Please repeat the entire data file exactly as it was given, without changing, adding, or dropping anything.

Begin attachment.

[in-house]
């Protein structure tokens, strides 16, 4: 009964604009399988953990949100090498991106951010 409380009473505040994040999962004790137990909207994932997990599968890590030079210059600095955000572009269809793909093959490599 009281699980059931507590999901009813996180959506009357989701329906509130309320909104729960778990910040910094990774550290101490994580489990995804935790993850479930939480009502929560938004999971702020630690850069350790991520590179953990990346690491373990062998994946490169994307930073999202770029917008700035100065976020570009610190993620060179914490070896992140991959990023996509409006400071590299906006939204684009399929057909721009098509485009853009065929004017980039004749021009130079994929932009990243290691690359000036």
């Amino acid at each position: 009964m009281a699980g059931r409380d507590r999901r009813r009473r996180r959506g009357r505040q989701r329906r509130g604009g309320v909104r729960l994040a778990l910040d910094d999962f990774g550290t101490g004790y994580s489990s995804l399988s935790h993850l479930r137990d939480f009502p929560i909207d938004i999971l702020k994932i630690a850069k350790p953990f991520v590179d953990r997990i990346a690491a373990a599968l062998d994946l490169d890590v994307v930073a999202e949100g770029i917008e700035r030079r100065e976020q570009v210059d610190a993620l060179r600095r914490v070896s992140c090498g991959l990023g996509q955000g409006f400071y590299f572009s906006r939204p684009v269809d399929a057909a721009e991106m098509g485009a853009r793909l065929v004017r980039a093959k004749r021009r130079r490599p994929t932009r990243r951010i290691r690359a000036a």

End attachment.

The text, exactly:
[in-house]
């Protein structure tokens, strides 16, 4: 009964604009399988953990949100090498991106951010 409380009473505040994040999962004790137990909207994932997990599968890590030079210059600095955000572009269809793909093959490599 009281699980059931507590999901009813996180959506009357989701329906509130309320909104729960778990910040910094990774550290101490994580489990995804935790993850479930939480009502929560938004999971702020630690850069350790991520590179953990990346690491373990062998994946490169994307930073999202770029917008700035100065976020570009610190993620060179914490070896992140991959990023996509409006400071590299906006939204684009399929057909721009098509485009853009065929004017980039004749021009130079994929932009990243290691690359000036």
């Amino acid at each position: 009964m009281a699980g059931r409380d507590r999901r009813r009473r996180r959506g009357r505040q989701r329906r509130g604009g309320v909104r729960l994040a778990l910040d910094d999962f990774g550290t101490g004790y994580s489990s995804l399988s935790h993850l479930r137990d939480f009502p929560i909207d938004i999971l702020k994932i630690a850069k350790p953990f991520v590179d953990r997990i990346a690491a373990a599968l062998d994946l490169d890590v994307v930073a999202e949100g770029i917008e700035r030079r100065e976020q570009v210059d610190a993620l060179r600095r914490v070896s992140c090498g991959l990023g996509q955000g409006f400071y590299f572009s906006r939204p684009v269809d399929a057909a721009e991106m098509g485009a853009r793909l065929v004017r980039a093959k004749r021009r130079r490599p994929t932009r990243r951010i290691r690359a000036a």